Meanwhile the White Cockerel is doing his job as king of his girls, looking after them, mounting them when necessary, telling all in the neighbourhood that this is his patch. He is a grand little cockerel. But the Black Cockerel is now getting bigger, although not being a trouble. I thought that these first arrivals (three black chickens, one bare necked chicken) were going to be trouble, and they are. They refuse to go to bed at night, sitting in the fig tree until I hassle them with my mop. They eat the pot plants, which none of the others do. They remain aloof from us, not interacting with me and Hubs, nor Bools and Gus. It as if they are in their own world, a world that we are excluded from.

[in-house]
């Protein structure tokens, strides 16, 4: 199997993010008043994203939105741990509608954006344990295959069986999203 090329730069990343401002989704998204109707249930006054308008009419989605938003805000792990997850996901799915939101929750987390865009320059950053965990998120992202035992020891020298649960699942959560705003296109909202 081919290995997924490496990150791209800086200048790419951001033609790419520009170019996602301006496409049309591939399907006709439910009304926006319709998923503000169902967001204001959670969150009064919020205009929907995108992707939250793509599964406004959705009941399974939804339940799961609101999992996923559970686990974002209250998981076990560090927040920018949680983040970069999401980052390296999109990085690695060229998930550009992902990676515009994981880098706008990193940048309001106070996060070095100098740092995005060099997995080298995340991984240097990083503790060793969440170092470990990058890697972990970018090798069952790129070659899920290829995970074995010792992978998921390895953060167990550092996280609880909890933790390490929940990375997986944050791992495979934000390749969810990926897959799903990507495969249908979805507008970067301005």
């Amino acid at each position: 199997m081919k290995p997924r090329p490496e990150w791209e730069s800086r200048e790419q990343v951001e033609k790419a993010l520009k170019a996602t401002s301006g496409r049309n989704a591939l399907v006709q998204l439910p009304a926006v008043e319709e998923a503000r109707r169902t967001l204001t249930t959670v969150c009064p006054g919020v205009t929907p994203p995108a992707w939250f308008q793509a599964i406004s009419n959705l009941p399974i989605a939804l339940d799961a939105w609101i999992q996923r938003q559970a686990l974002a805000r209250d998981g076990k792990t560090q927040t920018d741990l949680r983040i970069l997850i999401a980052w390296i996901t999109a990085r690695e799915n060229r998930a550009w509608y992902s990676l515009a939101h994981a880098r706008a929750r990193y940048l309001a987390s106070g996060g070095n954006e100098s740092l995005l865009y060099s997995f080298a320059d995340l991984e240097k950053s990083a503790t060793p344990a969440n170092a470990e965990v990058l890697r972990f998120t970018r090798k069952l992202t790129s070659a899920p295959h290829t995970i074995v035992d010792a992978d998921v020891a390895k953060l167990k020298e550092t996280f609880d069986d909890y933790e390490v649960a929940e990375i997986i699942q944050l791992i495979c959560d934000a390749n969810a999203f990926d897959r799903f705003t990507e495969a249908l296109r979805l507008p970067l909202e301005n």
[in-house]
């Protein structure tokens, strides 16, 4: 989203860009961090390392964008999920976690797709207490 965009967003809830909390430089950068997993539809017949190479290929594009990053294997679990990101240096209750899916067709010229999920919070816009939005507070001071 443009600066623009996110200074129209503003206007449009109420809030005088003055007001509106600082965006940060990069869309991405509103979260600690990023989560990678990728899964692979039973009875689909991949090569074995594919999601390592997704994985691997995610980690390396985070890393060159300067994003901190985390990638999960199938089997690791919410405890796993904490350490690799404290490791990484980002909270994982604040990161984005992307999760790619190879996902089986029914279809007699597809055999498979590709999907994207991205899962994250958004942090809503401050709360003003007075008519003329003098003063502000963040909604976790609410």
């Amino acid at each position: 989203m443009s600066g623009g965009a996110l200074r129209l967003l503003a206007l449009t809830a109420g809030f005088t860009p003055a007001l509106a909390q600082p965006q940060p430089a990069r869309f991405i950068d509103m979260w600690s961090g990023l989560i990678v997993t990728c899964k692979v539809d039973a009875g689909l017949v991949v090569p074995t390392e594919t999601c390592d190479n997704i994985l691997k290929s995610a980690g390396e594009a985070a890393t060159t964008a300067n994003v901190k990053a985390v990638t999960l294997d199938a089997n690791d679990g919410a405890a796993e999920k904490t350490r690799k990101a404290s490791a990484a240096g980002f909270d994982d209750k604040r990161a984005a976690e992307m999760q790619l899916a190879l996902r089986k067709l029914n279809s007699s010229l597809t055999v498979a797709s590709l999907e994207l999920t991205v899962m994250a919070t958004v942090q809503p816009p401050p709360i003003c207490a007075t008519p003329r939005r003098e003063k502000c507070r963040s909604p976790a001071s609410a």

This is not so with the others. For instance, last night I was sitting out front, enjoying the late afternoon sun, and swinging round the corner came White Cockerel and some of his harem, looking to see what I was up to. At least one of them is always keeping an eye on us. This makes us feel that they are interactive with our world. The same as the sheep keep an eye on us, watching our movements whether they are out in their field, or in the Paddock. The same for the pigs. But not those two black Gascon chickens and the Transylvanian bareneck (the fourth Gascon was a cockerel so had to be recycled.) We wait to see how the remaining Gascon cockerel gets on with White Cockerel. I noticed today that he was shepherding the Transylvanian away from the main flock, so perhaps he is the one preventing the other two from being in with rest. Perhaps that is why he doesn't want to roost inside the Hut at night. Tough! In he goes, always the last, normally with my mop up his bum! A thought: perhaps that's why he isn't fussed about me either!